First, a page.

Perfection is sitting outside with the warm sun on my face, the company of friends and family, and food on the table. To keep this image of perfection firmly in place, I need to exclude the uninvited guest – the mosquito.
I can slather on insecticide, have bottles ready for other people to use, or I can plan ahead, and create a mosquito free garden. They have lots of options, they don’t have to be in my garden, so I plan on making it as unattractive to them as I can, sort of a cultural desert for mozzies, no where to hang out, unattractive smells, nothing enticing.
First thing is to remove obvious breeding places, standing water being the clear culprit here. Blocked gutters and all those other water traps need to go. But mosquitoes can smell dinner from over 50m away, so unless the entire street is doing the same, that is not enough.
So next is including mosquito repelling plants that suit my garden. There are many to choose from, most of which will also serve ornamental or culinary purposes. I already have a few of these plants, but will add in the Leptospermum ‘Mozzie Blocker’ and several more herbs as they suit my garden and I want a lot of plants to give the repelling properties the best chance to really work.
Take a look at the list below and see if any of these plants will fit in your garden and lifestyle and help win the war against the mozzie.
The plants which act as natural repellents are those which contain volatile plant oils, the best known being citronella oil, but there are plenty more:
- Basil. The pungent smell is reputed to be what keeps mosquitoes away. Fantastic in cooking, enough said.
- Lemon Balm. High in citronellal compounds. Fast growing, and needs room to spread.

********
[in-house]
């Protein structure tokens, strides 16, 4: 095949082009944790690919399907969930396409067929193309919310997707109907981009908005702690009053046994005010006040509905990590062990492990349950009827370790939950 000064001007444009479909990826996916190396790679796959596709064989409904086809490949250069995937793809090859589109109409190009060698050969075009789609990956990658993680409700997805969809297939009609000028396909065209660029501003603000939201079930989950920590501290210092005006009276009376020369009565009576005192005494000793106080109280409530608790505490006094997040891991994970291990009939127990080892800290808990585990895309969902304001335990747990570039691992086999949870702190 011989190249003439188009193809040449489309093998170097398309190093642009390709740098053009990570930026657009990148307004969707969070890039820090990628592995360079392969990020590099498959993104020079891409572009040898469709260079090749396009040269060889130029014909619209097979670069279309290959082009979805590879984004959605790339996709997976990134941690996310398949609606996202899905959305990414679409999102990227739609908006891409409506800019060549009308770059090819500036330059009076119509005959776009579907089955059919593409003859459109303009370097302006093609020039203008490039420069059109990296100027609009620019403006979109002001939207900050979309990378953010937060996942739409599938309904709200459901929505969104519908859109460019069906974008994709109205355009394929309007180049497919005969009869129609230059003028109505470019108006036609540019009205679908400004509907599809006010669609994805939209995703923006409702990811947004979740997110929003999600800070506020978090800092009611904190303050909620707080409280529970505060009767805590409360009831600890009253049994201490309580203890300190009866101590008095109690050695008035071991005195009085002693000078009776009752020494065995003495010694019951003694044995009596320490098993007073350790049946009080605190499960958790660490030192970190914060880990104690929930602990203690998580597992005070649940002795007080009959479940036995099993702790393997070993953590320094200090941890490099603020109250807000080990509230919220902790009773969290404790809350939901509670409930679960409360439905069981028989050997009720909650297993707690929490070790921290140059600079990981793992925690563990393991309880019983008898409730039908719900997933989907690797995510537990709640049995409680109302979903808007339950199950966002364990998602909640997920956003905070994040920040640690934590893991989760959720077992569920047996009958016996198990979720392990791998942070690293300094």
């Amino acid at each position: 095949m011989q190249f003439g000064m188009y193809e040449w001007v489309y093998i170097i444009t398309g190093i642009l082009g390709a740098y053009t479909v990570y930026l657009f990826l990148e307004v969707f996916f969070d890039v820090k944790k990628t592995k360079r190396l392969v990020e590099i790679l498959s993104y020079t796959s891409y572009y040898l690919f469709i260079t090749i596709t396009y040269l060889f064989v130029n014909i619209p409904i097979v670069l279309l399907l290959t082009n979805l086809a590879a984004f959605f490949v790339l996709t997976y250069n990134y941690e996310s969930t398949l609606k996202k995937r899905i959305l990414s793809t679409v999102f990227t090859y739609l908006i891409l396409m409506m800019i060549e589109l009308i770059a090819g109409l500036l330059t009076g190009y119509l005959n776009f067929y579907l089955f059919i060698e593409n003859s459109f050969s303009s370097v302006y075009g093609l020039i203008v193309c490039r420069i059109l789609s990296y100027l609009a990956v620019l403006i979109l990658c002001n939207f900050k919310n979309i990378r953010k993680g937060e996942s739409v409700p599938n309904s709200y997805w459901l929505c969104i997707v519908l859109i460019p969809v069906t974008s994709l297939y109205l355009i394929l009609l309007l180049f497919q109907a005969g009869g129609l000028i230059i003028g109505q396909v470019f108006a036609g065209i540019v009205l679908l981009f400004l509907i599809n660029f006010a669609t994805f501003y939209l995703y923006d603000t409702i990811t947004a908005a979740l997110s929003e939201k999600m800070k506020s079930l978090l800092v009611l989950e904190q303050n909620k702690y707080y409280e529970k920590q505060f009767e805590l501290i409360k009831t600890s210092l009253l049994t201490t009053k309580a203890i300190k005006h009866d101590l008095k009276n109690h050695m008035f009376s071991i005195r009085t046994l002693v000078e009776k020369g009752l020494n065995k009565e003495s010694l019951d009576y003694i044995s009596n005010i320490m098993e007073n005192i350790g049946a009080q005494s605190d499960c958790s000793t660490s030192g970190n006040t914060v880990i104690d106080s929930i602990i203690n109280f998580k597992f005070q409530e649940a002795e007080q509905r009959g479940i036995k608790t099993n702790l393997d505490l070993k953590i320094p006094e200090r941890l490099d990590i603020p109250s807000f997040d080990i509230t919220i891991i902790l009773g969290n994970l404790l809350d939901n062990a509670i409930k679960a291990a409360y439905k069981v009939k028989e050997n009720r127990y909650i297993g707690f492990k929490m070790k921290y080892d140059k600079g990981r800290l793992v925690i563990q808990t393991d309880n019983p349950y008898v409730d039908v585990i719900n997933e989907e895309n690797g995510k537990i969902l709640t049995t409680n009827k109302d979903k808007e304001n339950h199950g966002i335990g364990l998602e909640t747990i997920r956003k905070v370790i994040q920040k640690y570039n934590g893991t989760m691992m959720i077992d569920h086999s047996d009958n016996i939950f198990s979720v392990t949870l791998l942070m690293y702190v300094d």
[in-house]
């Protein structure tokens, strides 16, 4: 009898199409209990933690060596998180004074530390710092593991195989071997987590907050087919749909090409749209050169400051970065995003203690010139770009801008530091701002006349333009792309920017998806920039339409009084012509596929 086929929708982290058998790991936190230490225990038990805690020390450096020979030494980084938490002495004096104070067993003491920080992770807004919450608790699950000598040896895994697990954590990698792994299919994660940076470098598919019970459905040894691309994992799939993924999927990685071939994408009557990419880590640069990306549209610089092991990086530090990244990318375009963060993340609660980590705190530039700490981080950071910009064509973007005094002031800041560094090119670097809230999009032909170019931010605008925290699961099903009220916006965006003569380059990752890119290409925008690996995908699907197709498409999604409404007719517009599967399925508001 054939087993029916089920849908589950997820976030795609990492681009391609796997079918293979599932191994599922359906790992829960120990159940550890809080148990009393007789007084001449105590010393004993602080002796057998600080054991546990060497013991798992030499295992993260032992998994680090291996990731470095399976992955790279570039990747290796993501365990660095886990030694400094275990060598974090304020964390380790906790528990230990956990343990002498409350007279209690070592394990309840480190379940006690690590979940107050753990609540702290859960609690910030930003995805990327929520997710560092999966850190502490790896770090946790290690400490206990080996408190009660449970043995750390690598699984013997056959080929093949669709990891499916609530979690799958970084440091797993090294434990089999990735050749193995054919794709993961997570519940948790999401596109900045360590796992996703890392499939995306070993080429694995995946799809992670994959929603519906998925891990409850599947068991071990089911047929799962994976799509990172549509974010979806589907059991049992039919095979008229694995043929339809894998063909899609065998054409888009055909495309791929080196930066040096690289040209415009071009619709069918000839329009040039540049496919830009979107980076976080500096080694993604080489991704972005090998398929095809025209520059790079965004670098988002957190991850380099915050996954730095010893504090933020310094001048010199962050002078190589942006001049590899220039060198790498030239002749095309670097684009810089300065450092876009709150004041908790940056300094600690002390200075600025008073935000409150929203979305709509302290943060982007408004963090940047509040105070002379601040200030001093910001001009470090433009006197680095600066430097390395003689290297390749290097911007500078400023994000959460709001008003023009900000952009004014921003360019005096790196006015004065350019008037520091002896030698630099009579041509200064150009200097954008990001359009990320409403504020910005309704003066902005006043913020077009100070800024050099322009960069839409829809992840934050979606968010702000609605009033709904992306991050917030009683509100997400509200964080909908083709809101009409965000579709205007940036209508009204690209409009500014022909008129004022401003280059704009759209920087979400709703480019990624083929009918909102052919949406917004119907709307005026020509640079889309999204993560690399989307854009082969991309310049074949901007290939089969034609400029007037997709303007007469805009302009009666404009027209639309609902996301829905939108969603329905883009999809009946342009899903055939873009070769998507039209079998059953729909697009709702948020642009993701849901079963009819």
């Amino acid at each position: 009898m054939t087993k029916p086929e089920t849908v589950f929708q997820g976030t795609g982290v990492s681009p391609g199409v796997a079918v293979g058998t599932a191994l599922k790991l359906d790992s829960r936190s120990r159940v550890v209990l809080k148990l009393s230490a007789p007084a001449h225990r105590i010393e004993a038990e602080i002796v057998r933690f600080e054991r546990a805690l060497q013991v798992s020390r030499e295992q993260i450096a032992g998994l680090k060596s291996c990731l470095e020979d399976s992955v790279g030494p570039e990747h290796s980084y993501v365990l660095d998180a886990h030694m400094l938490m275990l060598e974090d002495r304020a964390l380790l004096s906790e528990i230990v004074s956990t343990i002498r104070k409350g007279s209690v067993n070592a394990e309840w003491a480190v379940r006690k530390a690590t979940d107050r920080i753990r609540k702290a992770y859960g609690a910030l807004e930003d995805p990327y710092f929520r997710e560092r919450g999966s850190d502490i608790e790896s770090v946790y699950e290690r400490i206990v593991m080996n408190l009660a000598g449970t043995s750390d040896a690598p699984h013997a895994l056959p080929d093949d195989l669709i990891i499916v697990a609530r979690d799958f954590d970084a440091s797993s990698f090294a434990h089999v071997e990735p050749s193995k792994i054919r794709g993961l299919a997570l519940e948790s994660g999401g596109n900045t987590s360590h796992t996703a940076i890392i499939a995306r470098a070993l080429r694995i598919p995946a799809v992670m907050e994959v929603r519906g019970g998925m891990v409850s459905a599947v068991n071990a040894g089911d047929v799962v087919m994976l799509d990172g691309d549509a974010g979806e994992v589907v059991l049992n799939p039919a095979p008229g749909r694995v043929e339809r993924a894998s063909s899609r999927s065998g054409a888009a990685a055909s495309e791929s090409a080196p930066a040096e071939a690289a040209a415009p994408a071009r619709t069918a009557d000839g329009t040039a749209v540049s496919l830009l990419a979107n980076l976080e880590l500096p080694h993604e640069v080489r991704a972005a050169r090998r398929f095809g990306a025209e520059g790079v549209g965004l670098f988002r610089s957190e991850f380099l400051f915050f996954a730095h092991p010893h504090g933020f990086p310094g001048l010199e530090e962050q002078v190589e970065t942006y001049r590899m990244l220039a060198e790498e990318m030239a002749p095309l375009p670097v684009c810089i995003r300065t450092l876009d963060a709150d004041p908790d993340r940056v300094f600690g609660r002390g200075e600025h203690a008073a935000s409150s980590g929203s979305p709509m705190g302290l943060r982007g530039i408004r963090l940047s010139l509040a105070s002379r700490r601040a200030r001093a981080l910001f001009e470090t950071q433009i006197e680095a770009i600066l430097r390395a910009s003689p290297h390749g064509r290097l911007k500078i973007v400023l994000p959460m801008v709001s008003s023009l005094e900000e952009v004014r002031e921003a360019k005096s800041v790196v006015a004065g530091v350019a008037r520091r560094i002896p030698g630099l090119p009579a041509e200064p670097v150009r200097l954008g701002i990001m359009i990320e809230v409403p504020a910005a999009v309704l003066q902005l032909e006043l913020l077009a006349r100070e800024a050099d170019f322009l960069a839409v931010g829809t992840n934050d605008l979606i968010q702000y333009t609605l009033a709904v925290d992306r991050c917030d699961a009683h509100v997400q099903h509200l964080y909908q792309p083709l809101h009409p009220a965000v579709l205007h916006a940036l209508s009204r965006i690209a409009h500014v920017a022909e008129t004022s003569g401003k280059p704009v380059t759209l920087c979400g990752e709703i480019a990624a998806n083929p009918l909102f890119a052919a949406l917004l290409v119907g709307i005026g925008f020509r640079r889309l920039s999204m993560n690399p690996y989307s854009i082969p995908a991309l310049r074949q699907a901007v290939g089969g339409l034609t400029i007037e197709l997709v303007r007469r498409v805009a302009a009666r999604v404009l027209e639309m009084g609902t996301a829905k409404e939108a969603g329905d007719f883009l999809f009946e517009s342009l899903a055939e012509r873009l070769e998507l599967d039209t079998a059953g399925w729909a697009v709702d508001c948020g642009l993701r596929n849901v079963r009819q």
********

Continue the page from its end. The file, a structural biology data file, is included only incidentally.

- Lemon Grass. Great in cooking and easy to grow, forms a lovely strong clump.
- Lemon Verbena. Wonderful for lemon tea, fast growing.
- Monarda: Also called Beebalm, Horsemint and Bergamot. Strong fragrance reputed to confuse mosquitoes and mask the smell of mosquito hosts (us!).
- Peppermint. Great in hot and iced teas. Fresh fragrance.
- Rosemary. A favourite for cooking, but also a great ornamental.
- Leptospermum liversidgei ‘Mozzie Blocker’: Attractive shrub with fine dense foliage and masses of soft pink flowers. Foliage has very high volatile oil content.
- Marigolds: Contain pyrethrum and are known for also repelling insects which prey on tomatoes.
- Ageratum: Flossflowers secrete coumarin (used in commercial mosquito repellants). Gorgeous fluffy blue flowers, easy to grow.
- Catnip: Very easy to grow and loved by cats, equally loathed by mosquitoes.
- Lavender: Rarely attacked by insects or even rabbits and possums. Argued that the lavender oil repels many insects and predators.
- Scented geraniums: Too many to individually list. Most popular is the lemon/citrus scented variety.